Facebook is wonderful, but it can be addicting. If you find that you are spending too much time on Facebook, you may want to consider quitting it. This article will give you some tips on how to quit it.
10 Second Summary
1. Figure out how much time you spend on Facebook.
2. Think about other things you can do in that time.
3. Turn off any Facebook notifications and save any important contacts.
4. Quit for a short time before quitting for good. Post an announcement when you do.
5. Leave Facebook, block it, and find other hobbies.
Reflect on Your Facebook Use
- Track your usage for a day (or a week). Keep tabs of what you actually do on Facebook. After every session, ask yourself, "What did I just accomplish by checking Facebook?" Odds are, you're probably just logging in to see if you've been poked, check for updates, write a new note, add a song, and other mindless tasks you do to waste time — even if you logged in for a set purpose, like accepting a friend request.
- Recording your Facebook activities can help you realize how much time you actually spend getting nothing constructive done.
- Mark the time when you log in and when you log out or download an app for your browser that will track how much time you spend on various sites.
- Think about the things you can do with this time instead. If you find yourself spending, say, 10 hours a week on Facebook, make a list of all the other things you could accomplish in that time. Seeing this number of hours written down can make you feel the harsh reality that you're wasting your life away on Facebook. Here are some things you could do instead:
- Pick up a part-time job and save up (or even invest) that money.
- Teach your kid (or kid sibling) how to throw a football.
- Get fit.
- Spend time socializing with people in your real life.
- Clean your room.
- Read a book.
- Teach yourself a new language.
- Make a Papasan chair cushion.
- Listen to music and make it a routine. An album per day or so.
- Try to remember your life without Facebook. If you only joined Facebook a year or two ago, or if you got through all of high school and college before Facebook was even introduced, try to think about all of the things you did before Facebook. Maybe you spent less time in front of the computer in general and more time outside. Make a list of all of the positive aspects of your life without Facebook to motivate yourself. Here are some ways that your Facebook-free life could have been like:
- Maybe you spent less time stalking your exes, caring what your photos look like, or comparing yourself to all of the "friends" you haven't seen in five years.
- Maybe you spent more time playing soccer or tennis with your friends.
- Maybe you spent more time actually interacting with people in person instead of just checking up on them online.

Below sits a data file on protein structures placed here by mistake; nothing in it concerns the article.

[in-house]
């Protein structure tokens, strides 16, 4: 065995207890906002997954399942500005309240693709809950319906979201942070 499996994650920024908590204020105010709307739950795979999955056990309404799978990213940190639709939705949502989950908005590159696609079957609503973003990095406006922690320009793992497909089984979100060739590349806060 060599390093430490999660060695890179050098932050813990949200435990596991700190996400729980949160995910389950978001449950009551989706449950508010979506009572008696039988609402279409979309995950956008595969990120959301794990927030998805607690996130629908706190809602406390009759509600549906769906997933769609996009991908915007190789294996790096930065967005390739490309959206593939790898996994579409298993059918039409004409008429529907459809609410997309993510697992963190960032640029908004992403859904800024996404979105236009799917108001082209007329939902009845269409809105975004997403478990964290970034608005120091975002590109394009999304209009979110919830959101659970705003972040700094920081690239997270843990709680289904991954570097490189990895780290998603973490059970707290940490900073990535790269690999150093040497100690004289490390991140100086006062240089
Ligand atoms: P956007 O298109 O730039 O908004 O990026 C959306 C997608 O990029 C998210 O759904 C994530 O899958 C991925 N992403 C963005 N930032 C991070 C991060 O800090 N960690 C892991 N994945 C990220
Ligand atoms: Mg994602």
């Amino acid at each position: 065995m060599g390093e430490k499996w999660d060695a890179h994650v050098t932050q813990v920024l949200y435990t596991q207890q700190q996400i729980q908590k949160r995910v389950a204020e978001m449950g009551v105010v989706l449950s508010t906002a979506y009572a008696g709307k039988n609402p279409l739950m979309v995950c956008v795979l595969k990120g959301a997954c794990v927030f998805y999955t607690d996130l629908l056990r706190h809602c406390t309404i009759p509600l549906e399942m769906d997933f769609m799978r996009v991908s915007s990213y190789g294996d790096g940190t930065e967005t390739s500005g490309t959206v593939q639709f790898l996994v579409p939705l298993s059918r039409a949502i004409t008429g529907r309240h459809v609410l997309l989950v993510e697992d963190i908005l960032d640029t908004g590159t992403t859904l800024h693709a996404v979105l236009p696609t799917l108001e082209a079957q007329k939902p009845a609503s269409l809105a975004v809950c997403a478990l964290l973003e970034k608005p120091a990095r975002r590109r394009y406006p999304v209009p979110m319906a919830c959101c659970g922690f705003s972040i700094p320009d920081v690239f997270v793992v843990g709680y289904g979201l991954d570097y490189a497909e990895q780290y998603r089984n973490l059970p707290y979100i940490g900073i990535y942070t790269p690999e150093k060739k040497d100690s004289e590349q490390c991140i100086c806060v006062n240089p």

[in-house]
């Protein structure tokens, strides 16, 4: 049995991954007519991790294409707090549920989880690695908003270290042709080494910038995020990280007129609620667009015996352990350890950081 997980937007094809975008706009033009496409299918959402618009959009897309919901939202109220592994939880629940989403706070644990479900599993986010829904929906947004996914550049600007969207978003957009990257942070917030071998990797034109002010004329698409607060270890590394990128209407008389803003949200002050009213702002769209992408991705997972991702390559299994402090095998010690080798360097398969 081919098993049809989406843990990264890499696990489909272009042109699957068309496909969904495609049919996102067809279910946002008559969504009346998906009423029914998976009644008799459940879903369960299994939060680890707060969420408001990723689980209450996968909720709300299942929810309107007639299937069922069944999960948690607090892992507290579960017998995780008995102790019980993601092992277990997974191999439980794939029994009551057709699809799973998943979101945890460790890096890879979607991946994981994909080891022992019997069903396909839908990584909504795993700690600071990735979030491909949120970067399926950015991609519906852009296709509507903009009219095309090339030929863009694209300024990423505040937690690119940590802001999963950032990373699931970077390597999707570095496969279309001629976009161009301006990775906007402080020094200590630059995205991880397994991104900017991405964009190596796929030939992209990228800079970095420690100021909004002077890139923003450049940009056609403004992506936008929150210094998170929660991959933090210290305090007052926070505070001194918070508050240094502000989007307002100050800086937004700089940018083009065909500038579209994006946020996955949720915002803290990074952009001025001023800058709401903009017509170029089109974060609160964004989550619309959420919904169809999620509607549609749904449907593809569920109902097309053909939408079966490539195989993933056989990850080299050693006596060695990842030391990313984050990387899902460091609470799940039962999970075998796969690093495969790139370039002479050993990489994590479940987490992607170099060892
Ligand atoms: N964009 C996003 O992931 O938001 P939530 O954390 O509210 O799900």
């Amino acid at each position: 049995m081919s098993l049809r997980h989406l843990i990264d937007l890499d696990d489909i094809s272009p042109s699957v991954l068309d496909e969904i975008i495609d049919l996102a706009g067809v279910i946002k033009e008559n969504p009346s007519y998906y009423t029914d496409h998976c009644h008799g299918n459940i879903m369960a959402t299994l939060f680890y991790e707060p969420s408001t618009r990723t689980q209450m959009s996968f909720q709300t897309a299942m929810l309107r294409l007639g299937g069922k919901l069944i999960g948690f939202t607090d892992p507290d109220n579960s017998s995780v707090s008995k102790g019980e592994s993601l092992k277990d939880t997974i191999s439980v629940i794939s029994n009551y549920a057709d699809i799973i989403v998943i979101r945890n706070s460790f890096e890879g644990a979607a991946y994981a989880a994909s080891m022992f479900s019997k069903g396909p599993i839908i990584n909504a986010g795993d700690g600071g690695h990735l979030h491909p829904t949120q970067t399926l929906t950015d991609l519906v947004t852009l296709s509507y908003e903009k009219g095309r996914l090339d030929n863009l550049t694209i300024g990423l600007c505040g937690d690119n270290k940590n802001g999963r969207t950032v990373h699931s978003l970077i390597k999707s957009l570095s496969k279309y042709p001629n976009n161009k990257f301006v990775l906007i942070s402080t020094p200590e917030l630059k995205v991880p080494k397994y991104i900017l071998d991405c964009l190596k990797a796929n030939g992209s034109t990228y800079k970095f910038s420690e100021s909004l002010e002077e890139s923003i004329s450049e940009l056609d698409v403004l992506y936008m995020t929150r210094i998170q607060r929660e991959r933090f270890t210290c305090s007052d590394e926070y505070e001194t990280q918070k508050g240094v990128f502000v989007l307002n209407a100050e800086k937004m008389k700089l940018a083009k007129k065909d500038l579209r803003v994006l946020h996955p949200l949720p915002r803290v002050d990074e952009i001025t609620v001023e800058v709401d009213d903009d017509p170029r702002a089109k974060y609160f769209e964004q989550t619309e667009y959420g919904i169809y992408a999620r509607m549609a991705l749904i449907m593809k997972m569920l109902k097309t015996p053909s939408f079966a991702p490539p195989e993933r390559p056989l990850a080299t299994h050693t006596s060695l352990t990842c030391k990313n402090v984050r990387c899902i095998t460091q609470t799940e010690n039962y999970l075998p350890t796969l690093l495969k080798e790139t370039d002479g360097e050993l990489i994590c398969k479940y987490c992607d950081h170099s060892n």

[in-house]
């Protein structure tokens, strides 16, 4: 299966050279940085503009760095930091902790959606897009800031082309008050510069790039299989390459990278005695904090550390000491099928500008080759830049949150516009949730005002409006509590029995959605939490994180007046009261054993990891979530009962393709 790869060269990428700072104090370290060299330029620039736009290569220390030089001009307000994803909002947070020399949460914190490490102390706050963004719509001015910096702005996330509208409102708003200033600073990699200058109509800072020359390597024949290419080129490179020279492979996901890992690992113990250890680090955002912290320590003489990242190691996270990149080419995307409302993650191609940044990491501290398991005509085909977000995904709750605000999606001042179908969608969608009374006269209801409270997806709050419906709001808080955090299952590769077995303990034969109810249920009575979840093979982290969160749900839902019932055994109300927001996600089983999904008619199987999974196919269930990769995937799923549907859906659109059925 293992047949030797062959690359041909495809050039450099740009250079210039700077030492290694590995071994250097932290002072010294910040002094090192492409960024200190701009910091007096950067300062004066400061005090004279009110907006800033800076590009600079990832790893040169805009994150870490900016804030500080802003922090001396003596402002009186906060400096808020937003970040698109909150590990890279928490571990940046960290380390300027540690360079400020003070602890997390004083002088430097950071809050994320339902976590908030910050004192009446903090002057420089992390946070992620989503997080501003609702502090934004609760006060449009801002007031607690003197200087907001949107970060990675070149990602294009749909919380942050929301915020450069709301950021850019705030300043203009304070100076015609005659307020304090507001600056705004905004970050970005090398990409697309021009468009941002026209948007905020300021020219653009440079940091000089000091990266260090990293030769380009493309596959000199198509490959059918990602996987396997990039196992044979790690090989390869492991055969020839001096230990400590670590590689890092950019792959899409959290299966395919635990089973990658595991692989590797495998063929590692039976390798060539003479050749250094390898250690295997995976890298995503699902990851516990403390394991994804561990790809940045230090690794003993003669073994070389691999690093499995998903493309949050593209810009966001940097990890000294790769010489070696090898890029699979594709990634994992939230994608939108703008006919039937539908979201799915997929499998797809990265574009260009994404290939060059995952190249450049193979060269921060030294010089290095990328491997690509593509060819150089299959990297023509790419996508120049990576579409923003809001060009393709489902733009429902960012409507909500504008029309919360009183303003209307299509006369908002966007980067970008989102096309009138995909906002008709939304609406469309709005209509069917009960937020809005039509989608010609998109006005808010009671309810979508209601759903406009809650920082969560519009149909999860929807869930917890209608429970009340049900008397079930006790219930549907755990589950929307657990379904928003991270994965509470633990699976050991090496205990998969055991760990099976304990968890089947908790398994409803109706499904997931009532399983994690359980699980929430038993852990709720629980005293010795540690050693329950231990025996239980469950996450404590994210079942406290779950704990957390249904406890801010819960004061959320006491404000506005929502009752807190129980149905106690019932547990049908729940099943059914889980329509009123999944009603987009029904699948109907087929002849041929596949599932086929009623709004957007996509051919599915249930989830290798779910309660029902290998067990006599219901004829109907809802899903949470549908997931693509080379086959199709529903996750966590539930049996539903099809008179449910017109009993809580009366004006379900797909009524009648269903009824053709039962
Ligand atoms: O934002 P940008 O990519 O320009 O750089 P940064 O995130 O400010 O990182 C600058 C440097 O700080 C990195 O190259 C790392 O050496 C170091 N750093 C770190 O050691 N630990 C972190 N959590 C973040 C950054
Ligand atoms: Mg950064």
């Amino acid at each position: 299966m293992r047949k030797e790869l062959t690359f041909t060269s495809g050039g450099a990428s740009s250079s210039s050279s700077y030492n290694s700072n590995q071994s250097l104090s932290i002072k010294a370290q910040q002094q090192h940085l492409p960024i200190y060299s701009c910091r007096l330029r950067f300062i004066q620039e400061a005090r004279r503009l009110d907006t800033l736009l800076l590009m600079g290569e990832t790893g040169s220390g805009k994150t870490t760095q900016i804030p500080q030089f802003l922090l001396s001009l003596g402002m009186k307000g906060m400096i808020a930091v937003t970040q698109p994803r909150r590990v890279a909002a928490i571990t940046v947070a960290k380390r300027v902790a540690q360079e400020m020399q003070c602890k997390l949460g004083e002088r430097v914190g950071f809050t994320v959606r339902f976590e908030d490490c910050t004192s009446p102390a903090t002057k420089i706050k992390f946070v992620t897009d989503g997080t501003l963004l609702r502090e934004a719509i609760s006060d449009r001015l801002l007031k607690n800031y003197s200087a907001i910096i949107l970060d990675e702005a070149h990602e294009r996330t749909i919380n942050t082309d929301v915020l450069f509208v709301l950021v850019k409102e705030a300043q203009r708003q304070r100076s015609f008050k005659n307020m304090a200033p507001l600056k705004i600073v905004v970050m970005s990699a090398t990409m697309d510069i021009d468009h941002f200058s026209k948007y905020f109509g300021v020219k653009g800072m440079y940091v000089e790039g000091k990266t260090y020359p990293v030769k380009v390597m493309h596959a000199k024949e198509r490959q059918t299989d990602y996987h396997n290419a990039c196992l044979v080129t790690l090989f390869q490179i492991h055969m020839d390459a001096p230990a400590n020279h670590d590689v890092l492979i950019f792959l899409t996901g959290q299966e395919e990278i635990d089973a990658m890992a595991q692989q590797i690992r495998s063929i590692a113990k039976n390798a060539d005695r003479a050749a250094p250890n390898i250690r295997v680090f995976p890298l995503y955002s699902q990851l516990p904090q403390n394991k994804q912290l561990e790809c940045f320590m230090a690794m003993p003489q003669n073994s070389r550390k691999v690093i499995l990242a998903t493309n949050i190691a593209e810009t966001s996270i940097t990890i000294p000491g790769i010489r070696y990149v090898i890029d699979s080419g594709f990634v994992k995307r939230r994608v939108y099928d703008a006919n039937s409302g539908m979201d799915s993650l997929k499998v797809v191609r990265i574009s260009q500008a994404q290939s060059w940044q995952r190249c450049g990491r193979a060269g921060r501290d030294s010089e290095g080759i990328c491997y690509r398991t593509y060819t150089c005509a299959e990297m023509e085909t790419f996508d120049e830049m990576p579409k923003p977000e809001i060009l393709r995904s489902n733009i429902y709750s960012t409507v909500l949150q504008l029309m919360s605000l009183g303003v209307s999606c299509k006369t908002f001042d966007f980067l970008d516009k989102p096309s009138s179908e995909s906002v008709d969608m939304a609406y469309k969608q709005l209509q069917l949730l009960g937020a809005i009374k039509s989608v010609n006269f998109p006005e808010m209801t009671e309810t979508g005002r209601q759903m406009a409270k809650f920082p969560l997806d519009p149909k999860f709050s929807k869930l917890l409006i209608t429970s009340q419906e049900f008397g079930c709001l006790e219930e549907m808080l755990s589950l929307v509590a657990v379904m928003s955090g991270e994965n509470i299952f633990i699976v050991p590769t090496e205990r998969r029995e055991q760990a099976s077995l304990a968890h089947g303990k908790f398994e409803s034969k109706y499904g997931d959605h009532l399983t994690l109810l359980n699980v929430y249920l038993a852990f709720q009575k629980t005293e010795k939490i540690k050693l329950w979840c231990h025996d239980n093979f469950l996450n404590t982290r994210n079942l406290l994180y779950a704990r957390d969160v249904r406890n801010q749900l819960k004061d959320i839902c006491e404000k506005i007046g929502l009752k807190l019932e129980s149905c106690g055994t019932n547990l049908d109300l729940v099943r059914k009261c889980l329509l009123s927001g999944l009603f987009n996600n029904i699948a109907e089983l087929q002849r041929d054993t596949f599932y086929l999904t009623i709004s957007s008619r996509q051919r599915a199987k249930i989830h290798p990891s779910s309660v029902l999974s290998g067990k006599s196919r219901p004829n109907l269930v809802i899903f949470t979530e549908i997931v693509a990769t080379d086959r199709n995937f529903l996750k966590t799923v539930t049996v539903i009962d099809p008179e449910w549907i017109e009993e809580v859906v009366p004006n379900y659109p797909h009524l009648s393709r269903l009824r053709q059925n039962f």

- Writing down all of the positive things in your life before Facebook will make you see that you don't really need Facebook to be happy. In fact, if you have an addiction, it's likely that it's making you depressed.
- Think of how you can get the benefits of Facebook without it. Write down all of the things that Facebook has done for you, and the things that you'll miss the most when you delete your account. Then, think of a way that you can still get these benefits without feeling the soul-crushing feeling of being chained to your Facebook account. Here are some ways to do it:
- Some people say that they're only on Facebook to remember their friends' birthdays. Well, if that's one of your reasons for being on it, mark a calendar up with all of the birthdays of your actual friends so you don't forget them, or just write them down on a piece of paper you hang up on your desk. You could also create a birthday chart that is organized by month.
- Some people are on Facebook because they love sharing photos. Instead of using Facebook, you can share your photos by starting an Instagram account and only connecting with the friends and family members that you'd really like to share with.
- Some people are on Facebook because they want to know what their friends are up to. Instead of being on Facebook to check up on your five closest far-flung Facebook friends, make a goal of calling them or emailing them once a week or once a month to see what they've been up to.
- Some people go on Facebook to have the feeling of a social interaction when they're feeling lonely at work, or when they're stuck at home or too busy to hang out with people. Instead of interacting with people online, grab lunch with a coworker at lunch, or get your work done earlier so you can go home and hang out with your friends.
- Some people like Facebook because they like to see the articles that people are posting and commenting on. Try checking a popular news source instead of Facebook to gain more knowledge and still be in the loop. Some of the sites that people post from the most are The Huffington Post, Buzzfeed, Jezebel, Slate, The New York Times, Gawker, College Humor, and The Onion. Pick a new -- and more informative -- website to read instead of Facebook.
- Turn off all of your email and phone Facebook notifications. Part of the reason you're on Facebook is because every time you check your phone or email, you get a notification that someone posted a photo or a comment about you, or that it's the birthday of your third cousin's second best friend. This kind of message inevitably causes you to click on Facebook for "the purpose" of seeing whatever has been posted, but it leads you to inevitably waste your time browsing through random photos.
- Turning off the notifications is the first step to making Facebook less appealing.
- To do this, click on the lock, press "See More Settings", find the Email tab, press Edit, and select "Only notifications about your account, security and privacy".
- Save your important contacts. Before you delete Facebook, you should keep the contact information of the people you actually want to stay in touch with if you don't have them already. Save them to your email account so that you can continue to stay in touch with the people you really care about. If your only interaction with someone was through sending Facebook messages, then chances are that it wasn't a real friend anyway.